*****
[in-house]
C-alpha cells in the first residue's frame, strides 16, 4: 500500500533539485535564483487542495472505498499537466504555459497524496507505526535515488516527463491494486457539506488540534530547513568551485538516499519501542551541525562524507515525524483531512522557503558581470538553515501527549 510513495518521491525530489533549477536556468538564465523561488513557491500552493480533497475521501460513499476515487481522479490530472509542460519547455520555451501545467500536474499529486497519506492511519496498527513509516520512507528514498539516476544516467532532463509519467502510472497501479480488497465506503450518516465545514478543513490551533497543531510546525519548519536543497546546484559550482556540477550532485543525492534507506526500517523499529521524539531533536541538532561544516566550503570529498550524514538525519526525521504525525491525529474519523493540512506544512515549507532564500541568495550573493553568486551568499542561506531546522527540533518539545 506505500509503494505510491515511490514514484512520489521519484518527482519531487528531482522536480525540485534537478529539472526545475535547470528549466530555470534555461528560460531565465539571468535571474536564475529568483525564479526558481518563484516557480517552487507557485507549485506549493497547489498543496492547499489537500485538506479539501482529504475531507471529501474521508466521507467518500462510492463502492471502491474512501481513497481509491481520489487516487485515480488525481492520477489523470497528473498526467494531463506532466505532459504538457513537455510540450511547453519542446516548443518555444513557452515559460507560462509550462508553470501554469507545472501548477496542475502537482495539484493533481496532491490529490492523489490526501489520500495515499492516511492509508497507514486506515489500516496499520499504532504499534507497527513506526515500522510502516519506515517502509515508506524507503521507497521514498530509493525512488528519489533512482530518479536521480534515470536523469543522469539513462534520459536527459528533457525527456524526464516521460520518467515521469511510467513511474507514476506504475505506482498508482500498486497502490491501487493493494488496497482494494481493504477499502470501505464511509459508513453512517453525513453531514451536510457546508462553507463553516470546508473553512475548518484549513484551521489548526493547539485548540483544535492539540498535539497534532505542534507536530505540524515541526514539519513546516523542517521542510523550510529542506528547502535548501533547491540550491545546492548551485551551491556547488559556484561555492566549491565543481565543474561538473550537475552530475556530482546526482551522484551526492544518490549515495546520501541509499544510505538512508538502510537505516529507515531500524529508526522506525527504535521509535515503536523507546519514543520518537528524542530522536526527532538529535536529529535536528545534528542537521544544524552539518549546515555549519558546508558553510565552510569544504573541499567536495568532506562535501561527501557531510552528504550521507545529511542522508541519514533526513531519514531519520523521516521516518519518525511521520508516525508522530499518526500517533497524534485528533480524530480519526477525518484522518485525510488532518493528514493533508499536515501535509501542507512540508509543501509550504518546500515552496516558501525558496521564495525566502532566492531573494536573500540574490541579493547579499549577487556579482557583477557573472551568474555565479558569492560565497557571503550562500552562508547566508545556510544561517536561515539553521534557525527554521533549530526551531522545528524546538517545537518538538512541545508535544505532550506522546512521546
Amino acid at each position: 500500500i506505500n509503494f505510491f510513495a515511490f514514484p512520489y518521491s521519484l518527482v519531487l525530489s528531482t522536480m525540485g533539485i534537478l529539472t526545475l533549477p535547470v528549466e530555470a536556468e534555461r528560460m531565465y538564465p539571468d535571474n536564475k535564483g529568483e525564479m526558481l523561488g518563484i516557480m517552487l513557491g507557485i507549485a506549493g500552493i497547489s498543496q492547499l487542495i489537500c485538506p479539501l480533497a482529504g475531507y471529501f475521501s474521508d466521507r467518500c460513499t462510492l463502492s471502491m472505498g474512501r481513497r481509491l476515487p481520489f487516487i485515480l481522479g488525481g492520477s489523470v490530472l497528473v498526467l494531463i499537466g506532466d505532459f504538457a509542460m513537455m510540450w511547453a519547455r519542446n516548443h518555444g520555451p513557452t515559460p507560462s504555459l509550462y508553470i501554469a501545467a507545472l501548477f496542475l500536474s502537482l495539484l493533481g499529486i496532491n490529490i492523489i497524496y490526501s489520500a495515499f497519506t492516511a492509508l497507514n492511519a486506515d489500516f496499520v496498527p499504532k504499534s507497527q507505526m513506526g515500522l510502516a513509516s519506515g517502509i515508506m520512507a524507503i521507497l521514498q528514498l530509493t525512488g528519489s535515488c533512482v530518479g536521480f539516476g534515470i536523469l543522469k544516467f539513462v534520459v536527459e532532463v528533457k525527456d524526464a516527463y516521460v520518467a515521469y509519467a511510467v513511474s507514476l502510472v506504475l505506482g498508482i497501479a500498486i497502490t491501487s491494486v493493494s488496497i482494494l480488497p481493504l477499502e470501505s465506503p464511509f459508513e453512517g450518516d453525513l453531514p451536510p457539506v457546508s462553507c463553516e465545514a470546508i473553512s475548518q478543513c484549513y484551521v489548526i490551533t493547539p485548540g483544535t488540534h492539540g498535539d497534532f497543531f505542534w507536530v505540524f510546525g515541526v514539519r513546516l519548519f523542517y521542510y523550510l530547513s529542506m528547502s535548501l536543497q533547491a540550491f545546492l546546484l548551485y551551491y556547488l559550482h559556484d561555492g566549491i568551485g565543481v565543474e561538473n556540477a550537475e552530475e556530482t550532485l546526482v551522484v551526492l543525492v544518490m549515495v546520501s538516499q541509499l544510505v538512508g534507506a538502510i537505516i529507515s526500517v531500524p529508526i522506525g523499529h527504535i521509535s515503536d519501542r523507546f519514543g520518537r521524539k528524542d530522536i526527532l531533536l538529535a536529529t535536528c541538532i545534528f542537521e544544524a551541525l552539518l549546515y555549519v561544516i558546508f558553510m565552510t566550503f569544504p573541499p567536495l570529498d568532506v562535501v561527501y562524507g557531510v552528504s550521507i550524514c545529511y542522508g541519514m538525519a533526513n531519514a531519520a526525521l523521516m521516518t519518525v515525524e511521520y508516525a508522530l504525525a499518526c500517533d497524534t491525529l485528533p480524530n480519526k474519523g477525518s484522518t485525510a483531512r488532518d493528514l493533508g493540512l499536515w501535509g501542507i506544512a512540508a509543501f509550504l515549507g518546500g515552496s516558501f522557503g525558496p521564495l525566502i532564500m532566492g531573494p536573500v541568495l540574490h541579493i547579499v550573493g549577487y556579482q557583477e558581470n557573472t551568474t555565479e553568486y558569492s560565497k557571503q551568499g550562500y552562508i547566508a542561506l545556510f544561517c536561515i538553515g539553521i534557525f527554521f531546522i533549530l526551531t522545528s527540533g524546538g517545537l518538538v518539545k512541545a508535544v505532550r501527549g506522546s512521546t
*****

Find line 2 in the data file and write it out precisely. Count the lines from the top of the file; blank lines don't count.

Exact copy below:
C-alpha cells in the first residue's frame, strides 16, 4: 500500500533539485535564483487542495472505498499537466504555459497524496507505526535515488516527463491494486457539506488540534530547513568551485538516499519501542551541525562524507515525524483531512522557503558581470538553515501527549 510513495518521491525530489533549477536556468538564465523561488513557491500552493480533497475521501460513499476515487481522479490530472509542460519547455520555451501545467500536474499529486497519506492511519496498527513509516520512507528514498539516476544516467532532463509519467502510472497501479480488497465506503450518516465545514478543513490551533497543531510546525519548519536543497546546484559550482556540477550532485543525492534507506526500517523499529521524539531533536541538532561544516566550503570529498550524514538525519526525521504525525491525529474519523493540512506544512515549507532564500541568495550573493553568486551568499542561506531546522527540533518539545 506505500509503494505510491515511490514514484512520489521519484518527482519531487528531482522536480525540485534537478529539472526545475535547470528549466530555470534555461528560460531565465539571468535571474536564475529568483525564479526558481518563484516557480517552487507557485507549485506549493497547489498543496492547499489537500485538506479539501482529504475531507471529501474521508466521507467518500462510492463502492471502491474512501481513497481509491481520489487516487485515480488525481492520477489523470497528473498526467494531463506532466505532459504538457513537455510540450511547453519542446516548443518555444513557452515559460507560462509550462508553470501554469507545472501548477496542475502537482495539484493533481496532491490529490492523489490526501489520500495515499492516511492509508497507514486506515489500516496499520499504532504499534507497527513506526515500522510502516519506515517502509515508506524507503521507497521514498530509493525512488528519489533512482530518479536521480534515470536523469543522469539513462534520459536527459528533457525527456524526464516521460520518467515521469511510467513511474507514476506504475505506482498508482500498486497502490491501487493493494488496497482494494481493504477499502470501505464511509459508513453512517453525513453531514451536510457546508462553507463553516470546508473553512475548518484549513484551521489548526493547539485548540483544535492539540498535539497534532505542534507536530505540524515541526514539519513546516523542517521542510523550510529542506528547502535548501533547491540550491545546492548551485551551491556547488559556484561555492566549491565543481565543474561538473550537475552530475556530482546526482551522484551526492544518490549515495546520501541509499544510505538512508538502510537505516529507515531500524529508526522506525527504535521509535515503536523507546519514543520518537528524542530522536526527532538529535536529529535536528545534528542537521544544524552539518549546515555549519558546508558553510565552510569544504573541499567536495568532506562535501561527501557531510552528504550521507545529511542522508541519514533526513531519514531519520523521516521516518519518525511521520508516525508522530499518526500517533497524534485528533480524530480519526477525518484522518485525510488532518493528514493533508499536515501535509501542507512540508509543501509550504518546500515552496516558501525558496521564495525566502532566492531573494536573500540574490541579493547579499549577487556579482557583477557573472551568474555565479558569492560565497557571503550562500552562508547566508545556510544561517536561515539553521534557525527554521533549530526551531522545528524546538517545537518538538512541545508535544505532550506522546512521546